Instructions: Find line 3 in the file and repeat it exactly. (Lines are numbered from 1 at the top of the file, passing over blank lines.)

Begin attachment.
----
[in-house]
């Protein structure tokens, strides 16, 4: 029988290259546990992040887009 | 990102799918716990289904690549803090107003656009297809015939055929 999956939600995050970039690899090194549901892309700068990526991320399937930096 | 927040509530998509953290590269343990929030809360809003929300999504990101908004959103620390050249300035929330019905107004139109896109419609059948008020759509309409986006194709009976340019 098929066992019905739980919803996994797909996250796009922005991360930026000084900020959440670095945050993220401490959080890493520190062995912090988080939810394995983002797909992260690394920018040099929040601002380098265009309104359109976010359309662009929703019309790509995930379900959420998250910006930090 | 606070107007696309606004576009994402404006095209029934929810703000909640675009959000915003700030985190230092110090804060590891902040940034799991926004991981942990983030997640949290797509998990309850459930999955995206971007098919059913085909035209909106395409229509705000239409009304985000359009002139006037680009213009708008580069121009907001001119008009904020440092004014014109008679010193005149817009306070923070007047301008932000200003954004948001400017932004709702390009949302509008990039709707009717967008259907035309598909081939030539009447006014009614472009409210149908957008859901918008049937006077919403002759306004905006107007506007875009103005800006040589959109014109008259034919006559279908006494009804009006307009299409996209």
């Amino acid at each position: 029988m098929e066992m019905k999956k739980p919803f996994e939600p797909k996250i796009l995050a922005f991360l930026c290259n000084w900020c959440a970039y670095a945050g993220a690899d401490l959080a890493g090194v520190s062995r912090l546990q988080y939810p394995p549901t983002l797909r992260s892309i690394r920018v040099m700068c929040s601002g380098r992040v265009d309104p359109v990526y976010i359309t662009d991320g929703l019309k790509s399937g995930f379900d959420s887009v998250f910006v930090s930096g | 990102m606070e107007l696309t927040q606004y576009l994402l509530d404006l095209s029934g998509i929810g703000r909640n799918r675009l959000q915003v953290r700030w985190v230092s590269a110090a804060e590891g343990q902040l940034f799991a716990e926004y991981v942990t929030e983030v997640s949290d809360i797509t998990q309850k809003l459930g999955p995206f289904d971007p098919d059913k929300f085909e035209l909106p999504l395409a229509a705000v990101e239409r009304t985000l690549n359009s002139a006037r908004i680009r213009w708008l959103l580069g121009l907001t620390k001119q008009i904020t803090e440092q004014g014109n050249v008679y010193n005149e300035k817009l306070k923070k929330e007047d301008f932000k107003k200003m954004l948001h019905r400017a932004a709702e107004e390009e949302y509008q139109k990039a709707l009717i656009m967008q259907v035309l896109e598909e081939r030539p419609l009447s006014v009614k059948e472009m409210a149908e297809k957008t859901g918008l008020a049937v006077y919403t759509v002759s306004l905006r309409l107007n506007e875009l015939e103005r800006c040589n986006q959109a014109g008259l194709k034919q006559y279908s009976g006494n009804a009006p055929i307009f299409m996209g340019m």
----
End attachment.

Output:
């Amino acid at each position: 029988m098929e066992m019905k999956k739980p919803f996994e939600p797909k996250i796009l995050a922005f991360l930026c290259n000084w900020c959440a970039y670095a945050g993220a690899d401490l959080a890493g090194v520190s062995r912090l546990q988080y939810p394995p549901t983002l797909r992260s892309i690394r920018v040099m700068c929040s601002g380098r992040v265009d309104p359109v990526y976010i359309t662009d991320g929703l019309k790509s399937g995930f379900d959420s887009v998250f910006v930090s930096g | 990102m606070e107007l696309t927040q606004y576009l994402l509530d404006l095209s029934g998509i929810g703000r909640n799918r675009l959000q915003v953290r700030w985190v230092s590269a110090a804060e590891g343990q902040l940034f799991a716990e926004y991981v942990t929030e983030v997640s949290d809360i797509t998990q309850k809003l459930g999955p995206f289904d971007p098919d059913k929300f085909e035209l909106p999504l395409a229509a705000v990101e239409r009304t985000l690549n359009s002139a006037r908004i680009r213009w708008l959103l580069g121009l907001t620390k001119q008009i904020t803090e440092q004014g014109n050249v008679y010193n005149e300035k817009l306070k923070k929330e007047d301008f932000k107003k200003m954004l948001h019905r400017a932004a709702e107004e390009e949302y509008q139109k990039a709707l009717i656009m967008q259907v035309l896109e598909e081939r030539p419609l009447s006014v009614k059948e472009m409210a149908e297809k957008t859901g918008l008020a049937v006077y919403t759509v002759s306004l905006r309409l107007n506007e875009l015939e103005r800006c040589n986006q959109a014109g008259l194709k034919q006559y279908s009976g006494n009804a009006p055929i307009f299409m996209g340019m």